Job Well Done Photo via Shutterstock

This article, "4 Reasons Employee Recognition is Important to Your Business" was first published on Small Business Trends

These Are the Best Times to Book a Flight

It’s a familiar — and frustrating — experience: Planning a trip and checking airfares every few days, waiting for the perfect price to appear. Finding the opportune moment to buy is no easy feat.

Plane ticket costs fluctuate constantly. In fact, during the typical 11-month period a flight is listed, the price changes every four and a half days on average, according to CheapAir.com’s annual airfare study.

Best Times to Book a Flight

So when is the optimal time to book? That depends on where and when you plan to travel. While there’s no sure bet, we’re offering some guidance to help you out.

Domestic flights (within the continental U.S.)

When: Between 21 and 105 days in advance; in particular, 54 days in advance.

Why: Airlines tend to price flights on the higher side at first, because there’s not yet a strong sense of the market demand, says Patrick Surry, chief data scientist at Hopper, an airfare analysis app. After that, it’s simple economics: If demand is low, prices fall. If it’s high, prices get higher. Wait too long, seats fill up and the costs increase. “So there’s usually that sweet spot — two, three, four months in advance — depending on where you’re flying to,” Surry says.

What to expect: Spikes and dips in cost still occur, but your best chance to secure a ticket on the cheaper end lies within this window, according to the CheapAir study. You may have fewer seats and routes to choose from compared with when the flight was first announced, but competition, and therefore sales, will likely heat up.

International flights

When: Between 59 and 119 days in advance, depending on the region. Here’s a breakdown of the best times on average:

  • Canada: 59 days in advance
  • Mexico and Central America: 61 days in advance
  • Caribbean: 76 days in advance
  • South America: 81 days in advance
  • South Pacific: 89 days in advance
  • Asia: 90 days in advance
  • Europe: 99 days in advance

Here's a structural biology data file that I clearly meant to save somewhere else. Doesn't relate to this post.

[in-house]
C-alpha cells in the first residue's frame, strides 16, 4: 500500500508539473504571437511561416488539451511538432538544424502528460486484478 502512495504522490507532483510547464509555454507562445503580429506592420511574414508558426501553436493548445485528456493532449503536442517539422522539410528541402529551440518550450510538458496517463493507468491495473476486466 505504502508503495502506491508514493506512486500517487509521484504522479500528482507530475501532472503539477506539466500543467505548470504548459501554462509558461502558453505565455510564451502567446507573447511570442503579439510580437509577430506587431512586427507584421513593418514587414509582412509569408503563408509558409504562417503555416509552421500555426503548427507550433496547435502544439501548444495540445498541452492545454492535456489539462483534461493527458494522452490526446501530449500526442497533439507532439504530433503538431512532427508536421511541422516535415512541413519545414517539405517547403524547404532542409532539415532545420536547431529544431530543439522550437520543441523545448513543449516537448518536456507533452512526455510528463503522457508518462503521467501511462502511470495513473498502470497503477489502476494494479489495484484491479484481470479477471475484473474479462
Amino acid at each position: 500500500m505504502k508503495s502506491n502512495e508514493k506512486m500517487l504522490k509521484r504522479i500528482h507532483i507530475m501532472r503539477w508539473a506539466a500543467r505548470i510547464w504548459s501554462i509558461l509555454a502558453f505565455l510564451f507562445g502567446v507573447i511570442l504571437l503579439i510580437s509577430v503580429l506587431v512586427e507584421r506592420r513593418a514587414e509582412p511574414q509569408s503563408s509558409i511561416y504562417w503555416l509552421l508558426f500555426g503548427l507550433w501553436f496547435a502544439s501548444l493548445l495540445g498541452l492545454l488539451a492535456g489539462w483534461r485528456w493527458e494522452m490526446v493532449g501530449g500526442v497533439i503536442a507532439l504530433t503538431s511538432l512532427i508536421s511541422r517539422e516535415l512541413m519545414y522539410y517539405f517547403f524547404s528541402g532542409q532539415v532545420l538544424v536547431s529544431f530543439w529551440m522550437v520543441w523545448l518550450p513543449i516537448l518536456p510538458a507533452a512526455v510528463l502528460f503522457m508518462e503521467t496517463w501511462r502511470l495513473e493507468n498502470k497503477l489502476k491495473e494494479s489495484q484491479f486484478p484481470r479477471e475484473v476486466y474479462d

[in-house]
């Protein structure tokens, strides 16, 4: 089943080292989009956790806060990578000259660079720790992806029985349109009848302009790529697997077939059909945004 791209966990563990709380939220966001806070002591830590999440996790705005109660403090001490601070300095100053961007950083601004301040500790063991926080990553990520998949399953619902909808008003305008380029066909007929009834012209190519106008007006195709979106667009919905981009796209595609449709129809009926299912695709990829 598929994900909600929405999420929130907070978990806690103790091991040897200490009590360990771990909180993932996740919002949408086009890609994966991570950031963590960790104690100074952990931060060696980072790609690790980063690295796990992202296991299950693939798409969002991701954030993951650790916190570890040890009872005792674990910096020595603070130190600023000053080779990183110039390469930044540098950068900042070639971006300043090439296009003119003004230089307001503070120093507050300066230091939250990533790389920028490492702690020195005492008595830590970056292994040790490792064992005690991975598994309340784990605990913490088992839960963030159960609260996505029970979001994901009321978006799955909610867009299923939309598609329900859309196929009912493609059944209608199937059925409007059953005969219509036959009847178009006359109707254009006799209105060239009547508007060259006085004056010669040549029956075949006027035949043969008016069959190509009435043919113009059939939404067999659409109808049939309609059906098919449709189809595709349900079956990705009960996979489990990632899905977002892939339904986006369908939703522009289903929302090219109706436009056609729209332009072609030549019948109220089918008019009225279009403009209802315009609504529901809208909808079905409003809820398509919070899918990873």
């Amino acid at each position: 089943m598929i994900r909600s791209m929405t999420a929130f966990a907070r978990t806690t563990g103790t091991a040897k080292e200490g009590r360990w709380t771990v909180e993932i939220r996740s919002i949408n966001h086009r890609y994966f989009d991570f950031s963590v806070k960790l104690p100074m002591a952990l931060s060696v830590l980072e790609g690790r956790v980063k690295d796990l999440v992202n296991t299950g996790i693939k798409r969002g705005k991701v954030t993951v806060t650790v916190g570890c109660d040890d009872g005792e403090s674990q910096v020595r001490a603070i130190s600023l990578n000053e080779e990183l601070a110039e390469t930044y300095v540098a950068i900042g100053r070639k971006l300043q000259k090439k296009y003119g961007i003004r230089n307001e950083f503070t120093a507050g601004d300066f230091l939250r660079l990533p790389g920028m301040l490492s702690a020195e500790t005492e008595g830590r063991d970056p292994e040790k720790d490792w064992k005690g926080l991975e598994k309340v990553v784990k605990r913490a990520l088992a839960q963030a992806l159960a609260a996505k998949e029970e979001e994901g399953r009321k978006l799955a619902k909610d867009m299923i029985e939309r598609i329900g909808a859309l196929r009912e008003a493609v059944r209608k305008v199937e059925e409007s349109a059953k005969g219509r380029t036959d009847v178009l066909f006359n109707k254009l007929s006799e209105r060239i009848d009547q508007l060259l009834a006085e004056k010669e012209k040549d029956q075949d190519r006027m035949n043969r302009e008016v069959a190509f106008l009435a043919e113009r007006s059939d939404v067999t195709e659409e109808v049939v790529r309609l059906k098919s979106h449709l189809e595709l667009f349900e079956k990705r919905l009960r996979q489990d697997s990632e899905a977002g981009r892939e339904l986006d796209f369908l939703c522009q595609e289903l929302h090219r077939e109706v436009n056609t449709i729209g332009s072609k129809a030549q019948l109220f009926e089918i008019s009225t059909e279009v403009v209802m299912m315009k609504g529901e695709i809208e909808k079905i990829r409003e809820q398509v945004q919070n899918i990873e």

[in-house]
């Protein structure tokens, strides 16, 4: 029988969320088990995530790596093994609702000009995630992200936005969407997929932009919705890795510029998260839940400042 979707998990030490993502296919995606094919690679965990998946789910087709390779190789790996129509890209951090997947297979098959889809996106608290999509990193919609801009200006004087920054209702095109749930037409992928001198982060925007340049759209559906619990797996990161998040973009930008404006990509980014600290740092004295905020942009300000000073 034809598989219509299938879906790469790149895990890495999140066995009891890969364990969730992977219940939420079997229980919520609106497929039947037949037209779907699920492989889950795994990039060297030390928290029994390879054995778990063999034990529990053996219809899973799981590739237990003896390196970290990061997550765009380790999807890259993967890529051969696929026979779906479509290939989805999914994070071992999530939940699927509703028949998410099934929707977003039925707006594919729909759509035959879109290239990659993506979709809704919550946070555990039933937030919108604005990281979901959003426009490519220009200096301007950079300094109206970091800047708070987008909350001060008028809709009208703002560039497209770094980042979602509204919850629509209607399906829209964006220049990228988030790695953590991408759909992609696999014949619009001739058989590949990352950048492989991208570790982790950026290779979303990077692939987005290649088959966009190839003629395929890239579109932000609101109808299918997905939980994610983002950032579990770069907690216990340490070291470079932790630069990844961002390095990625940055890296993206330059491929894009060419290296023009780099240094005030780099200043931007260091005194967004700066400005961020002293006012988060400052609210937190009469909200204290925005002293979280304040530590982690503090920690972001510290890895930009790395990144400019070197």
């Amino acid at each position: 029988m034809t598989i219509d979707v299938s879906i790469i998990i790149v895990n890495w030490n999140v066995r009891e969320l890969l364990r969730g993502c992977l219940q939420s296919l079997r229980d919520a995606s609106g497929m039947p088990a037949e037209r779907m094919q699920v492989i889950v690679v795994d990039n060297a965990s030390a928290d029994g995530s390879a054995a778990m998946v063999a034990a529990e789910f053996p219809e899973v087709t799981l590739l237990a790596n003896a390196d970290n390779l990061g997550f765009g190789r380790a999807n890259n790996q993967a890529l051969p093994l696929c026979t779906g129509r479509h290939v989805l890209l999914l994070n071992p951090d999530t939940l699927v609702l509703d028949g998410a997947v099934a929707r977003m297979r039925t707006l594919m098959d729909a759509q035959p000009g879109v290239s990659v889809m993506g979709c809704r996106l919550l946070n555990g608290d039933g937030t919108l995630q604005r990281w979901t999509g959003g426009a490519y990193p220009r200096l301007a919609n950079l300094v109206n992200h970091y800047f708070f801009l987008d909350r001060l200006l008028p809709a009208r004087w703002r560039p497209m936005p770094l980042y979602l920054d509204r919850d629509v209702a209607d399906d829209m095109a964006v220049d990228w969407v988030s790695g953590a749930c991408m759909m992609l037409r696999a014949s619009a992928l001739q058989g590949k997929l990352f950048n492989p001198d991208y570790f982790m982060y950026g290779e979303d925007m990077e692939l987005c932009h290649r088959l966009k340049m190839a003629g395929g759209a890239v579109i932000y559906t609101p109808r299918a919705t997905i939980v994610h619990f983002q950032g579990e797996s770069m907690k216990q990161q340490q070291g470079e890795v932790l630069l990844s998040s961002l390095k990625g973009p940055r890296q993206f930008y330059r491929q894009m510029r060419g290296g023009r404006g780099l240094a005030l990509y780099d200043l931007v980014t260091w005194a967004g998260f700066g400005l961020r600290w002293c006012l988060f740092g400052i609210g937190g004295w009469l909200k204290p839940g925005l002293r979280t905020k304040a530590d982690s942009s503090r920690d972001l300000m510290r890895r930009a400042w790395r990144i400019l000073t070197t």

• Africa and the Middle East: 119 days in advance

Why: The prime booking window for international trips is farther out than for domestic excursions, in part because these flights are generally costlier. The more expensive the purchase, the earlier the typical person plans, Surry says. If seats are grabbed early, that leaves a longer period for airlines to hike up prices for the remaining supply. Another explanation is that international fares are especially prone to seasonal variations. “So buying the lowest fare in high season as soon as dates are firm is generally a wise course of action,” said Robert Mann, president of R.W. Mann & Company, an airline industry analysis and consulting firm, in an email.

What to expect: Frequent, sometimes drastic, shifts in ticket costs.

Best days of the week to book

When: Wednesday and Thursday

Why: Computers normally control airline ticket prices using complex algorithms, which makes it difficult to predict the exact day when fares are lowest. However, humans decide when to schedule flash sales — short-lived deals that usually last a day or two — and these often pop up during the week, Surry says. This could explain why more destinations — in both domestic and international markets — see their lowest fares on Wednesdays and Thursdays than any other days, according to a study conducted by Hopper.

What to expect: Tickets might be less expensive — but not by much. The average savings between the best and worst days of the week to shop are about $10 for domestic markets and about $30 for international markets, according to Hopper.

“You’ll save a lot more by booking farther in advance, typically, than you will by picking a specific day of the week,” Surry says.

Note that prices vary based on which days of the week the departure and return are.

Anticipate seasonal anomalies

The above guidance won’t apply in all circumstances. Allow yourself extra buffer room for peak times, such as weekends and holidays. For less desirable periods, like the cold winter months, you can procrastinate a bit longer.

When to buy (for domestic flights):

  • Winter: 54 days in advance
  • Spring: 75 days in advance
  • Summer: 76 days in advance
  • Fall: 47 days in advance

Why: Sensing a pattern? That’s right — it’s another case of supply and demand. Seats sell out faster during busy seasons. The same goes for international voyages.